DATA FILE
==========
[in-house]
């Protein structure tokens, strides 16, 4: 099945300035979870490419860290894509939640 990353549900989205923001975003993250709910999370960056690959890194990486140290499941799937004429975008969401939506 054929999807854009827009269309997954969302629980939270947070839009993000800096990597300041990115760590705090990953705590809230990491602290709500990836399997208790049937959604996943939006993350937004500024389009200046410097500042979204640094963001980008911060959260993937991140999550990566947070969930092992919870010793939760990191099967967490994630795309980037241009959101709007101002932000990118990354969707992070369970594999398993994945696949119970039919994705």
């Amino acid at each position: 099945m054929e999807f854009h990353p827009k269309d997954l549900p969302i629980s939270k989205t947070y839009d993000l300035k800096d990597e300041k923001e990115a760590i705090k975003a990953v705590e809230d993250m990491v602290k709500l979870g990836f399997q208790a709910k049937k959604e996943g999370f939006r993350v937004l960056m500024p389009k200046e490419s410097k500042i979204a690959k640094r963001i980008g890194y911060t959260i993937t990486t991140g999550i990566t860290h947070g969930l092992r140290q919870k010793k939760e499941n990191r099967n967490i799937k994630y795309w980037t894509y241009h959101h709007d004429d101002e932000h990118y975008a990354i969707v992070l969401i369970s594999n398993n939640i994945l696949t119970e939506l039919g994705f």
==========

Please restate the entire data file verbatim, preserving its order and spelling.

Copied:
[in-house]
């Protein structure tokens, strides 16, 4: 099945300035979870490419860290894509939640 990353549900989205923001975003993250709910999370960056690959890194990486140290499941799937004429975008969401939506 054929999807854009827009269309997954969302629980939270947070839009993000800096990597300041990115760590705090990953705590809230990491602290709500990836399997208790049937959604996943939006993350937004500024389009200046410097500042979204640094963001980008911060959260993937991140999550990566947070969930092992919870010793939760990191099967967490994630795309980037241009959101709007101002932000990118990354969707992070369970594999398993994945696949119970039919994705």
């Amino acid at each position: 099945m054929e999807f854009h990353p827009k269309d997954l549900p969302i629980s939270k989205t947070y839009d993000l300035k800096d990597e300041k923001e990115a760590i705090k975003a990953v705590e809230d993250m990491v602290k709500l979870g990836f399997q208790a709910k049937k959604e996943g999370f939006r993350v937004l960056m500024p389009k200046e490419s410097k500042i979204a690959k640094r963001i980008g890194y911060t959260i993937t990486t991140g999550i990566t860290h947070g969930l092992r140290q919870k010793k939760e499941n990191r099967n967490i799937k994630y795309w980037t894509y241009h959101h709007d004429d101002e932000h990118y975008a990354i969707v992070l969401i369970s594999n398993n939640i994945l696949t119970e939506l039919g994705f």